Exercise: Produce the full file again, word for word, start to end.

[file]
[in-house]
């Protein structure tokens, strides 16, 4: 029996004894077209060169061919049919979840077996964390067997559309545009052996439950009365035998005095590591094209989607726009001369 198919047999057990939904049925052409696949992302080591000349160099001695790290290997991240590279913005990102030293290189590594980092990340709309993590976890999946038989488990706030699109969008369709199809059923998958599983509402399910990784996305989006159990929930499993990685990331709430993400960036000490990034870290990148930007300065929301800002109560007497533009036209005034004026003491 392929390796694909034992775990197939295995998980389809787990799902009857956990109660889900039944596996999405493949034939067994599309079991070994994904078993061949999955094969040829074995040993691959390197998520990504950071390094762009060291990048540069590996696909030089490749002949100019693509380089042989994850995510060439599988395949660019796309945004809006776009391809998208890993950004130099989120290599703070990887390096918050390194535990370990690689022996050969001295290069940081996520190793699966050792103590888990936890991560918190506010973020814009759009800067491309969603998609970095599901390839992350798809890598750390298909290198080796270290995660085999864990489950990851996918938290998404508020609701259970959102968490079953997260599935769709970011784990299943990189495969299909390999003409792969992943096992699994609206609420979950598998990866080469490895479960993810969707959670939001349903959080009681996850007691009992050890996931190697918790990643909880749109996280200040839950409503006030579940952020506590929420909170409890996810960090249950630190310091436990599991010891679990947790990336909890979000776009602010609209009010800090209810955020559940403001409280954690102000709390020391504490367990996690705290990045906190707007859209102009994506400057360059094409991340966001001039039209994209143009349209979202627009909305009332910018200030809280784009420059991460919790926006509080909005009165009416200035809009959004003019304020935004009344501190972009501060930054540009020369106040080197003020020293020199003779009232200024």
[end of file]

[in-house]
């Protein structure tokens, strides 16, 4: 029996004894077209060169061919049919979840077996964390067997559309545009052996439950009365035998005095590591094209989607726009001369 198919047999057990939904049925052409696949992302080591000349160099001695790290290997991240590279913005990102030293290189590594980092990340709309993590976890999946038989488990706030699109969008369709199809059923998958599983509402399910990784996305989006159990929930499993990685990331709430993400960036000490990034870290990148930007300065929301800002109560007497533009036209005034004026003491 392929390796694909034992775990197939295995998980389809787990799902009857956990109660889900039944596996999405493949034939067994599309079991070994994904078993061949999955094969040829074995040993691959390197998520990504950071390094762009060291990048540069590996696909030089490749002949100019693509380089042989994850995510060439599988395949660019796309945004809006776009391809998208890993950004130099989120290599703070990887390096918050390194535990370990690689022996050969001295290069940081996520190793699966050792103590888990936890991560918190506010973020814009759009800067491309969603998609970095599901390839992350798809890598750390298909290198080796270290995660085999864990489950990851996918938290998404508020609701259970959102968490079953997260599935769709970011784990299943990189495969299909390999003409792969992943096992699994609206609420979950598998990866080469490895479960993810969707959670939001349903959080009681996850007691009992050890996931190697918790990643909880749109996280200040839950409503006030579940952020506590929420909170409890996810960090249950630190310091436990599991010891679990947790990336909890979000776009602010609209009010800090209810955020559940403001409280954690102000709390020391504490367990996690705290990045906190707007859209102009994506400057360059094409991340966001001039039209994209143009349209979202627009909305009332910018200030809280784009420059991460919790926006509080909005009165009416200035809009959004003019304020935004009344501190972009501060930054540009020369106040080197003020020293020199003779009232200024």